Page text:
A Guardian Angel Recalls
- By Willem Frederik Hermans; translated by David Colmer
- 250 pp.
- Reviewed by Tom Glenn
- December 8, 2021
The German invasion of Holland forms the background of a man’s struggle to find himself.
A Guardian Angel Recalls is the only book I’ve ever read that’s told from the point of view of an angel looking after its “ward.” The protagonist — 38-year-old Bert Alberegt, a public prosecutor living in the Netherlands as Hitler’s Germany begins its invasion of the country — is that ward. The story opens on May 9, 1940, the day before the incursion, and ends five days later. Throughout, Alberegt’s unnamed guardian angel does its best to guide him away from sin and toward virtue. Countering those efforts is a devil doing its best to lure the man toward evil.
The reader never leaves Alberegt’s side. On the first day of the story, he bids farewell to Sysy, the woman he loves, as she boards a ship bound for England, whence she will sail onto America. She is a German Jew who has escaped the Gestapo. They both know that the Nazi invasion is imminent, and Alberegt considers joining her in flight but decides to stay.
After seeing her off, Alberegt drives home in a hurry to get to a scheduled hearing. He takes a shortcut, ends up going the wrong way on a one-way street, and accidentally strikes and kills a child. Panicking, he hides the dead girl’s body in the bushes and hopes no one has seen him. The rest of the book follows Alberegt as the Germans seize the country and he considers either turning himself in or trying to flee. A friend, meanwhile, tells him that the Gestapo has included Alberegt’s brother on a list of suspicious Netherlanders.
The book’s challenging language reminds me of the awkwardness that so often afflicts translations. Typical is this wording in the scene immediately after the child is hit: “Near or far there was no one in sight. Nothing was moving in the brick road with mossy, grassy chinks.” I suspect the clumsiness results from trying to use in English the same structures one encounters in the text’s original Dutch, a temptation I as a translator know all too well. The result is accurate but gawky English.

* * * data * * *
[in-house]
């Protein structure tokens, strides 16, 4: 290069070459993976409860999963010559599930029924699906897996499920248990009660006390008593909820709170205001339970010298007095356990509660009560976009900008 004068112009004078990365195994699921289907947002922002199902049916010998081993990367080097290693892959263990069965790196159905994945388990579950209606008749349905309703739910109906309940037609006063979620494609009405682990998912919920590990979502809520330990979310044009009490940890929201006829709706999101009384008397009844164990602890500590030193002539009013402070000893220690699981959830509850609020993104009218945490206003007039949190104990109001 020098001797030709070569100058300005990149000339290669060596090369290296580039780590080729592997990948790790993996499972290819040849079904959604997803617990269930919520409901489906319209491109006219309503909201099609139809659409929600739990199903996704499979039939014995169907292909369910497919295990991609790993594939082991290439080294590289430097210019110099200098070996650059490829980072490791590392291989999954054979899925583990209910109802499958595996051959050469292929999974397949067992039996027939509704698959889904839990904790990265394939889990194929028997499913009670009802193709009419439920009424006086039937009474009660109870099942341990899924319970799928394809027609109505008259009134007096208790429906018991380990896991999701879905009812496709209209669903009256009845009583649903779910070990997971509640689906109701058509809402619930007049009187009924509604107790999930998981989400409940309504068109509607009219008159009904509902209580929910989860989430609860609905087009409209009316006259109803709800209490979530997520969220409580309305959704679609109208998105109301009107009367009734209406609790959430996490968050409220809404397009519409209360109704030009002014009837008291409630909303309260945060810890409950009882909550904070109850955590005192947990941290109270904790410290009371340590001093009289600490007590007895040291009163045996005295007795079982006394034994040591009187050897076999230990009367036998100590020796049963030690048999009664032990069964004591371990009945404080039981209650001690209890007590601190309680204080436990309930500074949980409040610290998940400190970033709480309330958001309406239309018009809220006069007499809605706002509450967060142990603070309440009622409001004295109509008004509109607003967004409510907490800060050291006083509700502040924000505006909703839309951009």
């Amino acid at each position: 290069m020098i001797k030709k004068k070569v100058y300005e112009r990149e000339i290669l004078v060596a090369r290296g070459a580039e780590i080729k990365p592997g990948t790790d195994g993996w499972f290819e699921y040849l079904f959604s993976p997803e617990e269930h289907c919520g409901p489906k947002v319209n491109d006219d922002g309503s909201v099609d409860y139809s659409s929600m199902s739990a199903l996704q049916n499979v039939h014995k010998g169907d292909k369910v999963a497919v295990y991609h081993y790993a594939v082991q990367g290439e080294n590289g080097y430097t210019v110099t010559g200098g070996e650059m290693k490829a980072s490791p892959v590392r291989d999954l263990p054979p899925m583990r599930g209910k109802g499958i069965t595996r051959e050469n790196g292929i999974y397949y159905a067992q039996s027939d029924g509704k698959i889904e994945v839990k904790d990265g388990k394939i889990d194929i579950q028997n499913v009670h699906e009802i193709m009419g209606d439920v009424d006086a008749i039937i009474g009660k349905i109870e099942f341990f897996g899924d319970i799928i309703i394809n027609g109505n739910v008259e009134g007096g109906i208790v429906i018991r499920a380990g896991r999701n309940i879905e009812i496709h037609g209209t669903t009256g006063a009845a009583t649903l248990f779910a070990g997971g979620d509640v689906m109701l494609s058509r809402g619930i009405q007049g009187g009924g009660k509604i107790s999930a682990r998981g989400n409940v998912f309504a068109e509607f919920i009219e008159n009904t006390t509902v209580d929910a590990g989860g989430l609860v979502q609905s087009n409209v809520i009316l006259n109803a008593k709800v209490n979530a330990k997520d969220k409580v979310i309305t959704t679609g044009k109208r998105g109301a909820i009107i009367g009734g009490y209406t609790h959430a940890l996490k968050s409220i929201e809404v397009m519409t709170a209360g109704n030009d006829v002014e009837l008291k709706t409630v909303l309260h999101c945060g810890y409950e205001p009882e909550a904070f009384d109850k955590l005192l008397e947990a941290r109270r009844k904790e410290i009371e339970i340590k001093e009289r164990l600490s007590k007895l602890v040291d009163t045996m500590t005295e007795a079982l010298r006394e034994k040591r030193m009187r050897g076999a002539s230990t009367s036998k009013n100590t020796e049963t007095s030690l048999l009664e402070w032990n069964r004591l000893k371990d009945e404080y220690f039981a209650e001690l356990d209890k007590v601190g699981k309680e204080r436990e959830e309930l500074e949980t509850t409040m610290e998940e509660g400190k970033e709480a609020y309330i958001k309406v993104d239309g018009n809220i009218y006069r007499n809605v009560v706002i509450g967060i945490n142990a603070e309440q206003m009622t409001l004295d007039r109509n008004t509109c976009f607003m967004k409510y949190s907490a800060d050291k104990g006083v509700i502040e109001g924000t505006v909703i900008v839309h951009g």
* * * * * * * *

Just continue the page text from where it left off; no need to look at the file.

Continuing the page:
Author Willem Frederik Hermans died at age 74 in 1995. His best-known works include the novels The Darkroom of Damocles and Beyond Sleep. He did indeed live through World War II; presumably, firsthand experience informed his descriptions in this book, such as:
“How many have been killed these last few days? Thousands? Tens of thousands? His imagination conjured up the most hideous torments: half-dead bodies pinned under collapsed beams. Children suffocating under rubble. Pilots in burning planes hurtling earthward like living meteorites. Soldiers with limbs shot off, slowly bleeding to death…”
Still, his writing style takes some getting used to. The perspective sometimes shifts, and I wasn’t sure what the author meant in places, as in this sentence: “Alberegt’s head came up against Erik’s with a bang and he reflexively tucked it in, so that he could only see the green grass of the lawn.”
The story comes across as believable largely because Hermans gives attention to small details often ignored by American authors. His willingness, for example, to make casual references to private body parts reminded me that we Americans are so skittish about any recognition of bodily functions. A detail that increases the sense of authenticity is the author’s inclusion of a test that the Dutch used to verify whether a stranger was a Netherlander, not a German: asking them to pronounce “Scheveningen,” the name of a small town near the Hague.
The book’s apparent message is summed up toward the end in a paragraph that presumably represents the angel’s thoughts:
“Inconstancy is the human state. People know nothing with certainty, but must, because life goes on, act as if they are carrying out determined plans. Unless they reconcile themselves to never-ending doubt or let themselves drift unaware on the stream of aging, cares always alternate with carefreeness and one delusion follows the other. The only fixed point is God, but what is God? He keeps His ways to Himself.”
I can’t say I enjoyed A Guardian Angel Recalls. Reading it was a labor, in part because of the brutality of the events depicted, in part because of the strange translation. But working my way through Alberegt’s story certainly gave me a strong sense of what the Netherlands faced in World War II. If getting to know unfamiliar worlds sounds appealing, this book is for you.
Comfortable in seven languages other than English, Tom Glenn is a fulltime author with six books of fiction and 17 short stories in print. Most of his fiction is about Vietnam, where he spent the better part of 13 years before escaping under fire when Saigon fell.